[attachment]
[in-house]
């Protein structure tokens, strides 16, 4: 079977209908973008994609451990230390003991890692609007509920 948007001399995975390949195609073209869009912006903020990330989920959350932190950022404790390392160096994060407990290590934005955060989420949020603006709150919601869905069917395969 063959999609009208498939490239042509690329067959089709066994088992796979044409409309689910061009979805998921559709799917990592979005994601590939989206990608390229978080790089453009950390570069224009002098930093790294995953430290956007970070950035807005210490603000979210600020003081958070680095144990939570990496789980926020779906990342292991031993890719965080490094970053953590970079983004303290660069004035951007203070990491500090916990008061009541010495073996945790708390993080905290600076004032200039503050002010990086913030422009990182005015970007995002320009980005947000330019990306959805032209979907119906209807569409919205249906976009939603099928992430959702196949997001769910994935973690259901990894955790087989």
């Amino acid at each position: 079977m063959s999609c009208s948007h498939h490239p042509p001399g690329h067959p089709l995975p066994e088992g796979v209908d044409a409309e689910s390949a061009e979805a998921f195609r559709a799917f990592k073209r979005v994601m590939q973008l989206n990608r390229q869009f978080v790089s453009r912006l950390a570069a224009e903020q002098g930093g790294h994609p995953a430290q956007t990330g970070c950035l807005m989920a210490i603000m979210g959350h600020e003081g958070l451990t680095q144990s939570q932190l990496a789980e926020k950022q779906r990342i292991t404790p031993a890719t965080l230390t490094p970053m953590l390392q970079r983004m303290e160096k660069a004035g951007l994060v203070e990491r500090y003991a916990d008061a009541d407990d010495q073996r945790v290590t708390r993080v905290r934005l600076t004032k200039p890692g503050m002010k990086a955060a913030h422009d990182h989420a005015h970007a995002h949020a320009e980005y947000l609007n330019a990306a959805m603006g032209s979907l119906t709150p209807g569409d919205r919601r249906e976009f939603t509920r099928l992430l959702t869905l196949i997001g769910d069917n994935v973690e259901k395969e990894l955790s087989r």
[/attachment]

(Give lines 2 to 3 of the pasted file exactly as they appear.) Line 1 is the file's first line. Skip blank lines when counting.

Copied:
């Protein structure tokens, strides 16, 4: 079977209908973008994609451990230390003991890692609007509920 948007001399995975390949195609073209869009912006903020990330989920959350932190950022404790390392160096994060407990290590934005955060989420949020603006709150919601869905069917395969 063959999609009208498939490239042509690329067959089709066994088992796979044409409309689910061009979805998921559709799917990592979005994601590939989206990608390229978080790089453009950390570069224009002098930093790294995953430290956007970070950035807005210490603000979210600020003081958070680095144990939570990496789980926020779906990342292991031993890719965080490094970053953590970079983004303290660069004035951007203070990491500090916990008061009541010495073996945790708390993080905290600076004032200039503050002010990086913030422009990182005015970007995002320009980005947000330019990306959805032209979907119906209807569409919205249906976009939603099928992430959702196949997001769910994935973690259901990894955790087989």
């Amino acid at each position: 079977m063959s999609c009208s948007h498939h490239p042509p001399g690329h067959p089709l995975p066994e088992g796979v209908d044409a409309e689910s390949a061009e979805a998921f195609r559709a799917f990592k073209r979005v994601m590939q973008l989206n990608r390229q869009f978080v790089s453009r912006l950390a570069a224009e903020q002098g930093g790294h994609p995953a430290q956007t990330g970070c950035l807005m989920a210490i603000m979210g959350h600020e003081g958070l451990t680095q144990s939570q932190l990496a789980e926020k950022q779906r990342i292991t404790p031993a890719t965080l230390t490094p970053m953590l390392q970079r983004m303290e160096k660069a004035g951007l994060v203070e990491r500090y003991a916990d008061a009541d407990d010495q073996r945790v290590t708390r993080v905290r934005l600076t004032k200039p890692g503050m002010k990086a955060a913030h422009d990182h989420a005015h970007a995002h949020a320009e980005y947000l609007n330019a990306a959805m603006g032209s979907l119906t709150p209807g569409d919205r919601r249906e976009f939603t509920r099928l992430l959702t869905l196949i997001g769910d069917n994935v973690e259901k395969e990894l955790s087989r």